Erastus “Deaf” Smith (April 19, 1787– November 30, 1837) was an American frontiersman noted for his part in the Texas Revolution and the army of the Republic of Texas. He fought at the Grass Fight and the Battle of San Jacinto. After the war, Deaf Smith led a company of Texas Rangers.
Smith was born in Dutchess County, New York. He was the son of Chilab and Mary Smith. In 1798, his family moved to Port Gibson,near Natchez, Mississippi, where the Grand Gulf Nuclear Generating Station is currently located. He came to Texas in 1821 for health reasons, but returned to Natchez in 1822. His health apparently recovered, except for a partial loss of hearing, hence the nickname “Deaf” Smith, pronounced “Deef Smith.” Smith, also known as “El Sordo,” appeared in many areas of Mexican Texas and was in most significant actions related to development of the region both under Mexico and during evolution of independence. At San Jose Mission, he introduced a fine stock of Muley cattle from Louisiana to the San Antonio area, where the Longhorn breed was previously popular. He used San Antonio de Bexar as a base. Smith’s family lived at the southwest corner of Presa and Nueva Streets in San Antonio de Bexar.
In 1822, Smith married a Tejana, Guadalupe Ruiz Duran (b. 12 December 1797), the widow of Jose Maria Vincente Duran (m. 1812; children: Refugia, Josefa, Lucinda). The couple had four children, Susan Concepcion (b. 15 Aug 1823; d. 22 Jan 1849), Gertrudes (b. 1825; m. Macario Tarin), Travis (b. 1827; d. 1833 cholera) and Simona (b. 28 Oct 1829 in Mission Espada; d. 11 Nov 1890). Susan C. Smith married Nathaniel Fisk (b. 4 Sep 1815 Scranton, Vermont; d. 5 Apr 1876) in 1839. After her death, Fisk married her sister Simona Smith on 1 Aug 1849. Guadalupe Ruiz Duran Smith was the daughter of Salvador “Bernardino” Ruiz de Castaneda and Maria Ignacia Robleau. The Ruiz de Castaneda family were from San Luis de la Paz, Querétaro, New Spain. Salvador was a horse trader in Louisiana and then settled in San Antonio near Mission San Jose, after France regained control of Louisiana. Maria Ygnacia was born on the Los Adaes Mission in Natchitoches Parish, Louisiana. Her father, Pierre Robleau, was said to have been a political refugee from France or Canada, while her mother Maria Isidora de Cepeda was the daughter of a Spanish soldier stationed at Mission Los Adaes.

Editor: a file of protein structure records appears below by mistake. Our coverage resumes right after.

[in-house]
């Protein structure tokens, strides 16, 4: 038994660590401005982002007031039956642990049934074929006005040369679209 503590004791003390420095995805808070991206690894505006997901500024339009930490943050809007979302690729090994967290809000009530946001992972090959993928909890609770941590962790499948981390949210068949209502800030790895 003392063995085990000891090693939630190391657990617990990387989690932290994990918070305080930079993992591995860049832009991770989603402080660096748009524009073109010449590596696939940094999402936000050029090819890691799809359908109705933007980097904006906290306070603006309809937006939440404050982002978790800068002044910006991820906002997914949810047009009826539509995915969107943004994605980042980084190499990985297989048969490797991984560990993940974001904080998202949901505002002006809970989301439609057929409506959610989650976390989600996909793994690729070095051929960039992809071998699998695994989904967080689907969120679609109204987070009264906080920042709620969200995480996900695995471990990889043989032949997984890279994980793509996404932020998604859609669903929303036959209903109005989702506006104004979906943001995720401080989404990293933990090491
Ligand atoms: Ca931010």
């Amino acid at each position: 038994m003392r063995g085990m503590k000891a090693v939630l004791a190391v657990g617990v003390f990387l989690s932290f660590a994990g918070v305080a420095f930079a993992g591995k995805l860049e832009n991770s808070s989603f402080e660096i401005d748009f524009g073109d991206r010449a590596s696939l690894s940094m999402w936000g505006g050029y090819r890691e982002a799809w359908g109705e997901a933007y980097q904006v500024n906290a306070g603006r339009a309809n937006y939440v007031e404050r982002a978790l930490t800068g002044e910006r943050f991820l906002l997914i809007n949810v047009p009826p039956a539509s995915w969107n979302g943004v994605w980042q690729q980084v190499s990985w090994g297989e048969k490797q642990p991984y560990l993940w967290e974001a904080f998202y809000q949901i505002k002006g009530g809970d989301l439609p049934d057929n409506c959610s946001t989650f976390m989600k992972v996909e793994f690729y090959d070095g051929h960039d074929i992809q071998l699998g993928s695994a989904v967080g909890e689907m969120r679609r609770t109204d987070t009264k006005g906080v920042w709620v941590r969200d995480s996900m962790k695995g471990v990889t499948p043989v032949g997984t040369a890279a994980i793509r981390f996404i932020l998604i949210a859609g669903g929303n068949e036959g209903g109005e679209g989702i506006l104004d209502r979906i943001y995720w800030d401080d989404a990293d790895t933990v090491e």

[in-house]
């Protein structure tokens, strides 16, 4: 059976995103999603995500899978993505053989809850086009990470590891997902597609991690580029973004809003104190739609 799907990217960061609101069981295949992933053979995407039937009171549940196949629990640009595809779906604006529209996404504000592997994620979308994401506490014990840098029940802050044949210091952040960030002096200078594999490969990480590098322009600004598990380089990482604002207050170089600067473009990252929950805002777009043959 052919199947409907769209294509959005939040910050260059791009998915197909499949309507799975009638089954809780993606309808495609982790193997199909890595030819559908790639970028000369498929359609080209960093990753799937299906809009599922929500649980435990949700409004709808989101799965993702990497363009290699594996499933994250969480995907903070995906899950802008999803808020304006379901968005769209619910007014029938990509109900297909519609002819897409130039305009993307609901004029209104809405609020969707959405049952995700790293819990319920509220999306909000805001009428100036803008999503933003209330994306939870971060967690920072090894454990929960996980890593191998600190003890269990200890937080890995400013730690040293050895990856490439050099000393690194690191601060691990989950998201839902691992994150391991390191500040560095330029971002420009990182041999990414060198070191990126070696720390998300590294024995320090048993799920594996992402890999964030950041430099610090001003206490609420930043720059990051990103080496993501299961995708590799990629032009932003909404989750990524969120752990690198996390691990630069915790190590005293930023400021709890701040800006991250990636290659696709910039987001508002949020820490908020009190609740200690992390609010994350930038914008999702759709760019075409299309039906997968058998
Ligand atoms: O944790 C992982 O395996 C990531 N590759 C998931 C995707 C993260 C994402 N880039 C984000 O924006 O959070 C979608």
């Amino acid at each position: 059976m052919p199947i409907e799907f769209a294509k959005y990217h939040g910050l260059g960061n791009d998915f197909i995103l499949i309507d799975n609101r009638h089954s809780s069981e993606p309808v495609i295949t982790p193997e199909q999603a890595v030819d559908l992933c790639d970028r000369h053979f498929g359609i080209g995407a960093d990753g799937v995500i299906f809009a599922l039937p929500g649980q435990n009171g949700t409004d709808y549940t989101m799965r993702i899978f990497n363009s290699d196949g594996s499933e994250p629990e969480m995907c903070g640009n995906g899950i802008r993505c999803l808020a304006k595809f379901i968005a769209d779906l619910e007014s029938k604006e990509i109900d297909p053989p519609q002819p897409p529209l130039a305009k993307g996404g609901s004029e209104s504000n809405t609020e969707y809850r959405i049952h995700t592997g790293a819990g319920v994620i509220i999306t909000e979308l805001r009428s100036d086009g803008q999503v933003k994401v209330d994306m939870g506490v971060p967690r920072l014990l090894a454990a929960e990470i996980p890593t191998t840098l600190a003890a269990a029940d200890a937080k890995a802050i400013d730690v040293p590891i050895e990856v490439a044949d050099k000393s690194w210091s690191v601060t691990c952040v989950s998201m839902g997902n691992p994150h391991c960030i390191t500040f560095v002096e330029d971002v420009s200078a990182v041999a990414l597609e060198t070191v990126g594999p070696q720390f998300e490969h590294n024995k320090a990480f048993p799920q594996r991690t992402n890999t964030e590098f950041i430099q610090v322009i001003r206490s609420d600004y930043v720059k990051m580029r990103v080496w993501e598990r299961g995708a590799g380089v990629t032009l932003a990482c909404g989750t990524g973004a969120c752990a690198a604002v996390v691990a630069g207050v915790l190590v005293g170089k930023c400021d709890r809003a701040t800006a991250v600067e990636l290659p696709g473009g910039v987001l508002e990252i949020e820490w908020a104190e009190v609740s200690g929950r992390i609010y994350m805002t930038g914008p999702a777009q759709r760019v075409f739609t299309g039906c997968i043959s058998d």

Deaf Smith moved freely between both Anglo and Hispanic Tejano societies, was known to be a man of few words; fiercely loyal to his superiors and dedicated to the job at hand. Because of his knowledge of both Anglo and Hispanic cultures and the terrain of Texas, he served as a guide, scout, and spy.
Even as many Texas settlers formed an army and marched on San Antonio de Bexar, Smith originally intended to remain neutral. He changed his mind after the Texian Army, led by Stephen F. Austin, initiated a siege of Bexar. As the siege began, Smith and his son-in-law Hendrick Arnold were absent from town, on a hunting trip. The Mexican army increased security in the town, and refused to allow Smith and Arnold to return to their homes within the city. An indignant Smith immediately joined the Texian Army. He wrote to Austin: “I told you yesterday that I would not take sides in this war but, Sir, I now tender you my services as the Mexicans acted rascally with me”.